To quote the great 20th Century philosopher, Rodney Dangerfield, sometimes “it’s not easy being me.” I find it exhausting being the contrarian at many events because it prevents me from presenting the complete range of what I have to offer. My late friend, Stephen Marcus, once called me “The master of negative space.” I was honored since he was a man of great intellect, wit and integrity who recognized my ability to see what’s missing in a situation.
What we do matters. I’m not a linoleum salesman. I work to make the world a better place for children. If I have to be the bad guy who busts through the meaningless clichés and happy-talk, that’s a price I’m willing to pay.
I would do anything for Chris Lehmann, so I was happy to be on his Educon 2.1 panel, “What Does School Reform Look Like?” even if there was an expectation that my head might explode. I decided to offer a positive view of what school reform could look like despite my Twitter pal, Andy Carvin’s, asking me to weigh-in on the politics of public education. (I’ll post my view of school reform in the near future)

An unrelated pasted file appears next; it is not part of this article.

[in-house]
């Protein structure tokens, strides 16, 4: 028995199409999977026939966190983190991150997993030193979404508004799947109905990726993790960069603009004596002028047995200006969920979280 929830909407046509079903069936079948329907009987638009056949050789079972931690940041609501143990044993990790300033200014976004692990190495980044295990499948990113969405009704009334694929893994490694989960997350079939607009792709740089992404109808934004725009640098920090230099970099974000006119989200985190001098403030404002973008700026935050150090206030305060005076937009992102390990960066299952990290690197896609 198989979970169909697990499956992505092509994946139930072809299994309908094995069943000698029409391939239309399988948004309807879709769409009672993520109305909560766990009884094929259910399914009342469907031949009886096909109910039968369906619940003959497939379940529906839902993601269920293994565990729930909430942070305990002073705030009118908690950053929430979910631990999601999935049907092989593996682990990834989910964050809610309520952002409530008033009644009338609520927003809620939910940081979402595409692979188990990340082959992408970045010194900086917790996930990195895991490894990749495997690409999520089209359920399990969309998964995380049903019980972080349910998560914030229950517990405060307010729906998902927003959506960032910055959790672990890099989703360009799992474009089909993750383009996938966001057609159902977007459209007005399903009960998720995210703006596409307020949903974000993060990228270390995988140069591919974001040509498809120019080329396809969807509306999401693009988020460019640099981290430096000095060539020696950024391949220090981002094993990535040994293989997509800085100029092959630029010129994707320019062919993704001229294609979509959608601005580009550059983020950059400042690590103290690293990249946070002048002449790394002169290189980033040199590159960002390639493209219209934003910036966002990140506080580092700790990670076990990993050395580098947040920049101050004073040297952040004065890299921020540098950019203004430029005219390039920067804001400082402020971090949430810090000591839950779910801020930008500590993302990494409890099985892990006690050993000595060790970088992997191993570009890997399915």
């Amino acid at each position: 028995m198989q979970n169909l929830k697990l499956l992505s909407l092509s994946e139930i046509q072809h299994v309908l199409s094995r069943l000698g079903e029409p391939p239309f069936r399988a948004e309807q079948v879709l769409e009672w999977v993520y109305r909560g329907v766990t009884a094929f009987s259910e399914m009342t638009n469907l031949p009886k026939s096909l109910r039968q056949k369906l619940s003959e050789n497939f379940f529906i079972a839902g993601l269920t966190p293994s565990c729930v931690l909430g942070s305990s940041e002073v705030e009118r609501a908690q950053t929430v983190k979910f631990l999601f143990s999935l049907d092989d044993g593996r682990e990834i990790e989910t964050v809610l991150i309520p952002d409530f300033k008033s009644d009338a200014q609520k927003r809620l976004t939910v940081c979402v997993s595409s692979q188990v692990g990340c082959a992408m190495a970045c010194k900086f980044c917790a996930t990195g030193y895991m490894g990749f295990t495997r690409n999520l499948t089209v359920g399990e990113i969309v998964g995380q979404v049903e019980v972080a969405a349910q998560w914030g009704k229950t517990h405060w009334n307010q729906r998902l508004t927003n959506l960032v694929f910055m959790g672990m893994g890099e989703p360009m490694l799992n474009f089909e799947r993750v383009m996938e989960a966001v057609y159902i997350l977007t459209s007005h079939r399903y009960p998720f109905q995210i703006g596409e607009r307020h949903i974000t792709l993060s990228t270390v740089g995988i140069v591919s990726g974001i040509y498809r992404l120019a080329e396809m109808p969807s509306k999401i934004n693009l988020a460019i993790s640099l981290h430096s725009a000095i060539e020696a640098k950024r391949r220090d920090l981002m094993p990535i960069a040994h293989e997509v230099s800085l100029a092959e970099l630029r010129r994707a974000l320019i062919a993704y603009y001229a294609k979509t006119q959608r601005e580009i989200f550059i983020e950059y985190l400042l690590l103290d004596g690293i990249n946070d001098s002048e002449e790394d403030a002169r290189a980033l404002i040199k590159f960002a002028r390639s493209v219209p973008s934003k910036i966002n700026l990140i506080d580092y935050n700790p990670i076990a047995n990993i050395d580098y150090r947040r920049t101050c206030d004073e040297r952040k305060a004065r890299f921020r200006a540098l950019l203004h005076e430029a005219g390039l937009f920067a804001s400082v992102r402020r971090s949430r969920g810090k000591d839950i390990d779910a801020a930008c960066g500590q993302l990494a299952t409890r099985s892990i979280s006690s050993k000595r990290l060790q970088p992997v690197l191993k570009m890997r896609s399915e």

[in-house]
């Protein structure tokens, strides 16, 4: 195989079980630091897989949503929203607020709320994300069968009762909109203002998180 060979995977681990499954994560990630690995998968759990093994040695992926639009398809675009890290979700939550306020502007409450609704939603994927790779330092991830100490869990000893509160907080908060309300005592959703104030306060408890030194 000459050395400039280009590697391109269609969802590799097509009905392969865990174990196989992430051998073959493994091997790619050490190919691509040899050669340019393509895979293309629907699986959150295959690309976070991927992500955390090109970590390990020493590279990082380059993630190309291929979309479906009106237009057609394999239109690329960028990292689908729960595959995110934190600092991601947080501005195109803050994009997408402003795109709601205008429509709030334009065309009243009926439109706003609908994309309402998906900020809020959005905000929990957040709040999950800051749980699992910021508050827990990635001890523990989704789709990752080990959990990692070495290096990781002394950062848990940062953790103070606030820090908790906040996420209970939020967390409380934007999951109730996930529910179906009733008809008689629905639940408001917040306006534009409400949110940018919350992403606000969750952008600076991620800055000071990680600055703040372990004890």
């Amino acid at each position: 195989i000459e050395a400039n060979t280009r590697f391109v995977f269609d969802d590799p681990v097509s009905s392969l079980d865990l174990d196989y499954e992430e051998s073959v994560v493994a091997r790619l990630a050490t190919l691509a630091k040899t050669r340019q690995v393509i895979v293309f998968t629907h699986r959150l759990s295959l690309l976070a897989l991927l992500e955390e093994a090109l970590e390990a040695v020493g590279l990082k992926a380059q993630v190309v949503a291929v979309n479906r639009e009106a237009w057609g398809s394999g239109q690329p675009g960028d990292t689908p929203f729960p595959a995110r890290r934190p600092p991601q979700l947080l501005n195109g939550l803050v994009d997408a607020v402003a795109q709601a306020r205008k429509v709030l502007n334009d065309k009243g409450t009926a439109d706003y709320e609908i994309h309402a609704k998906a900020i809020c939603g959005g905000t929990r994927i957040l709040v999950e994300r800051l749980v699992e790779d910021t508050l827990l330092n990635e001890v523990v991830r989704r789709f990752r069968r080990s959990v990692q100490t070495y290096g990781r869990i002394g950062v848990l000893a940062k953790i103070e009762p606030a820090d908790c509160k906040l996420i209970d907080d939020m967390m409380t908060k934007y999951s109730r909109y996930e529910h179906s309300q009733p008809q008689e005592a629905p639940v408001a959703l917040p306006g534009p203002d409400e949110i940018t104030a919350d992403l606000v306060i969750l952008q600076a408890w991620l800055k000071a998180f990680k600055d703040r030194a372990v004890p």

Despite all of this, many people thought I made an important contribution to the discussion.
David Warlick wrote the following on his blog, Should it Matter?:
However, there were two elements of the panel’s conversation that — quicken my heart. One was Gary Stager’s opening and the list of what he believes — and just about everything else he said. I was especially taken with his demand that reform needs to happen locally. I didn’t realize the importance of this statement until a conversation that I had with Steve Hargadon at the end of the day. Stager questions a lot of what I say and write, and I learn from his challenges, but he sees the evils of what has happened to education during the past several years, and he hammers it ruthlessly — and I thank him.
Thank you for your kind words, David!
Veteran educator Gary Stager, Ph.D. is the author of Twenty Things to Do with a Computer – Forward 50, co-author of Invent To Learn — Making, Tinkering, and Engineering in the Classroom, publisher at Constructing Modern Knowledge Press, and the founder of the Constructing Modern Knowledge summer institute. He led professional development in the world’s first 1:1 laptop schools thirty years ago and designed one of the oldest online graduate school programs. Gary is also the curator of The Seymour Papert archives at DailyPapert.com. Learn more about Gary here.